Becoming leaders in global innovation

Matsi Modise

One of my favourite philosophers – Jiddu Krishnamurti – once said “To understand is to transform what is”.

So, what do we as entrepreneurs need to do to understand and rise above our challenges to develop innovative products and services?

I believe, South Africa is a country that is well positioned to lead in harnessing an innovative business ecosystem. What leads me to think this?

A recent trip to China, Tianjin – World Economic Forum (WEF) Conference of New Champions, which had a focus on global Innovation and Technology – clarified where this country fits in in the greater global context.

The conference illustrated how some of the world’s greatest inventions and technological advancements are improving the state of the world today.

Something I found interesting and very relevant to our country, was the Global Innovation Index (GII) 2014 report.

It is a benchmark for insights on global innovation. Switzerland, the UK and Sweden were the top three leading countries.

South Africa ranks at 53 out of 143 surveyed countries, with Mauritius and the Seychelles taking the lead in Sub-Saharan Africa ranking at 40 and 51 respectively.

This, in my opinion, means that we are not doing that badly. But, how do we move from this to doing great?

How do we move to become leaders of innovation? How do we ensure that some of these innovations come out of South Africa’s dusty roads and townships?

Just like trying to build a house that will weather the elements, we need a solid foundation that will stand its ground globally amongst its peers.

Traditionally, township entrepreneurs and small business owners are faced with a hierarchy of challenges. They have to function under thinly resourced environments with a huge education, skills and capacity deficit.

These entrepreneurs also need access to basic business information, affordable business infrastructure and enabling networks that will help to establish markets beyond their communities.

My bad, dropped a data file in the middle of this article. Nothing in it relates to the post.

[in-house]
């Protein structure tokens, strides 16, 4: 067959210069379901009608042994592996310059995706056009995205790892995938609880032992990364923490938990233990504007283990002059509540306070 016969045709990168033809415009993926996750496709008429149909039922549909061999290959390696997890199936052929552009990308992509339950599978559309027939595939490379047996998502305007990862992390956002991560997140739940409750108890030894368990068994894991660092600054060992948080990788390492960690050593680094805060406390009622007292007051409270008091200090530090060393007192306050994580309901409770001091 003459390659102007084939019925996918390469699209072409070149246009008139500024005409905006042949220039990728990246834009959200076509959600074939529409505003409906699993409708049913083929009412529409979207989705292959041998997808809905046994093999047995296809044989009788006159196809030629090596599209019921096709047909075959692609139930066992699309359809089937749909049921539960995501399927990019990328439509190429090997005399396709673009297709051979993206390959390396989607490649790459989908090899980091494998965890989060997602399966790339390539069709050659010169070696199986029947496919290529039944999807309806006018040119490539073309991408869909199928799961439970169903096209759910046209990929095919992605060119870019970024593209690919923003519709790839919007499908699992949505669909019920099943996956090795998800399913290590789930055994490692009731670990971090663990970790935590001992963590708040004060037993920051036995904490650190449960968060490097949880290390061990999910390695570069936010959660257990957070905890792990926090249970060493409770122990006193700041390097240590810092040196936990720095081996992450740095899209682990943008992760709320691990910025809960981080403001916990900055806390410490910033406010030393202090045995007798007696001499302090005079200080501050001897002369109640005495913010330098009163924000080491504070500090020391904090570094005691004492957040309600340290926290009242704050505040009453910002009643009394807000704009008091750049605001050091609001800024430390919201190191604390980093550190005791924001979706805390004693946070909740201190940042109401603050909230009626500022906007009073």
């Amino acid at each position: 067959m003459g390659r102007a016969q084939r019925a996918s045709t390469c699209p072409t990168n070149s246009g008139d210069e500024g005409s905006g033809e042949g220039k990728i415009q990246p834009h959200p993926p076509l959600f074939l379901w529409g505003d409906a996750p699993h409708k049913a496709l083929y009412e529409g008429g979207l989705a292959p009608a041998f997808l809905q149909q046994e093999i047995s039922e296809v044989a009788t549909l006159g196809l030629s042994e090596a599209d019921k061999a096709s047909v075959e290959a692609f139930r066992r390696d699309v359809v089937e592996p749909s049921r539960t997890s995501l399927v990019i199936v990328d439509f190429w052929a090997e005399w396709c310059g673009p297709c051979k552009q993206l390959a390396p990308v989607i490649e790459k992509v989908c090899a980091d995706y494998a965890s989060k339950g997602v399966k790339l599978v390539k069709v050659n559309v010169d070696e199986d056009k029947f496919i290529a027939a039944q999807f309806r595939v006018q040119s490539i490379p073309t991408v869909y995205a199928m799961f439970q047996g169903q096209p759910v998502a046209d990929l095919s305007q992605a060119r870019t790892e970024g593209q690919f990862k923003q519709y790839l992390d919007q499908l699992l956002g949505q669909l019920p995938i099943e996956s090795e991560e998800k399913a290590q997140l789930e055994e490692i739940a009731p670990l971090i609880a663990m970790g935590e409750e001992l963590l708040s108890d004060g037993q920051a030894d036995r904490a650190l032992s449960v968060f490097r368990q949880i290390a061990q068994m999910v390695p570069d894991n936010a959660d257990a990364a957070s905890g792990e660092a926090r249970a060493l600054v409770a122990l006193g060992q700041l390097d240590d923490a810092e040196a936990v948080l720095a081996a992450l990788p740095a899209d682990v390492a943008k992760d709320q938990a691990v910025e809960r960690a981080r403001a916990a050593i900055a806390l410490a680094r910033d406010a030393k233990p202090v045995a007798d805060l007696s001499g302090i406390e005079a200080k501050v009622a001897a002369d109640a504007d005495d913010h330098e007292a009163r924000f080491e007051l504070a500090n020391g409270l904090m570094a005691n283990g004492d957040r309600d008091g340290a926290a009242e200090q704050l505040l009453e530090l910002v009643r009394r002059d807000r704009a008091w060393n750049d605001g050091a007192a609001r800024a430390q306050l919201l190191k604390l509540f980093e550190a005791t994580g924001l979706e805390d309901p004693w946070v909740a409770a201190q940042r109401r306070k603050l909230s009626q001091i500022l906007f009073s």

The township entrepreneur’s inability to have a stable digital presence hinders their progress to being future industrialists of South Africa.

I believe the solid foundation we are looking for is to be found in science, technology, engineering and mathematics (Stem) at school level.

Earlier this year, WEF published a report that ranks the quality of South Africa’s Science and Maths students last out of 148 countries.

Stem education helps young people develop a broad mix of essential skills required to build South Africa’s economy.

It also helps them to think out-of-the-box and this will facilitate more innovative thinking.

Without the basics in place, we as a country, will continue to mention Elon Musk and Mark Shuttleworth as the only top of mind African innovators of our time.

More young African engineers and innovators such as Siyabulela Xuza need to come out of our remote rural townships and fly our flag globally.

  •  Matise Modise is the national executive of the South African Black Entrepreneurs Forum.

, Elon Musk, Global Innovation Index (GII), Jiddu Krishnamurti, Mark Shuttleworth, Matsi Modise, Siyabulela Xuza, World Economic Forum (WEF)

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